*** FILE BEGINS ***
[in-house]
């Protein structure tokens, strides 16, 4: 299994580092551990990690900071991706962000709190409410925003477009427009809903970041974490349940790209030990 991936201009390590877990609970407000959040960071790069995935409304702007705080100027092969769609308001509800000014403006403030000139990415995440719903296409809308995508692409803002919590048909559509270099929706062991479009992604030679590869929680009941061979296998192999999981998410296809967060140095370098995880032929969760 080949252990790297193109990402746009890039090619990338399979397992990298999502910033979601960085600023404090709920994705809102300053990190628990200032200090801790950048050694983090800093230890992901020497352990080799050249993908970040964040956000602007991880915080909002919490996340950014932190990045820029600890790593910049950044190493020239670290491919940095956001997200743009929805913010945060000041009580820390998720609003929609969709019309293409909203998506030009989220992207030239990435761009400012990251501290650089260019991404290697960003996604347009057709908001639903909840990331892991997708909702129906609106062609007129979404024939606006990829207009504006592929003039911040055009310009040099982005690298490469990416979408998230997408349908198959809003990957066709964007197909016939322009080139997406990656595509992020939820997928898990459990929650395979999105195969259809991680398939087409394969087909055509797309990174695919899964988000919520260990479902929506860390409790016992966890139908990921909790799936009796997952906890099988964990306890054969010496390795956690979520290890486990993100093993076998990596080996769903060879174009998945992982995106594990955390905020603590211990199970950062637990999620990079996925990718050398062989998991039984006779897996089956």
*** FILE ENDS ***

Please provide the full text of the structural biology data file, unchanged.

[in-house]
């Protein structure tokens, strides 16, 4: 299994580092551990990690900071991706962000709190409410925003477009427009809903970041974490349940790209030990 991936201009390590877990609970407000959040960071790069995935409304702007705080100027092969769609308001509800000014403006403030000139990415995440719903296409809308995508692409803002919590048909559509270099929706062991479009992604030679590869929680009941061979296998192999999981998410296809967060140095370098995880032929969760 080949252990790297193109990402746009890039090619990338399979397992990298999502910033979601960085600023404090709920994705809102300053990190628990200032200090801790950048050694983090800093230890992901020497352990080799050249993908970040964040956000602007991880915080909002919490996340950014932190990045820029600890790593910049950044190493020239670290491919940095956001997200743009929805913010945060000041009580820390998720609003929609969709019309293409909203998506030009989220992207030239990435761009400012990251501290650089260019991404290697960003996604347009057709908001639903909840990331892991997708909702129906609106062609007129979404024939606006990829207009504006592929003039911040055009310009040099982005690298490469990416979408998230997408349908198959809003990957066709964007197909016939322009080139997406990656595509992020939820997928898990459990929650395979999105195969259809991680398939087409394969087909055509797309990174695919899964988000919520260990479902929506860390409790016992966890139908990921909790799936009796997952906890099988964990306890054969010496390795956690979520290890486990993100093993076998990596080996769903060879174009998945992982995106594990955390905020603590211990199970950062637990999620990079996925990718050398062989998991039984006779897996089956």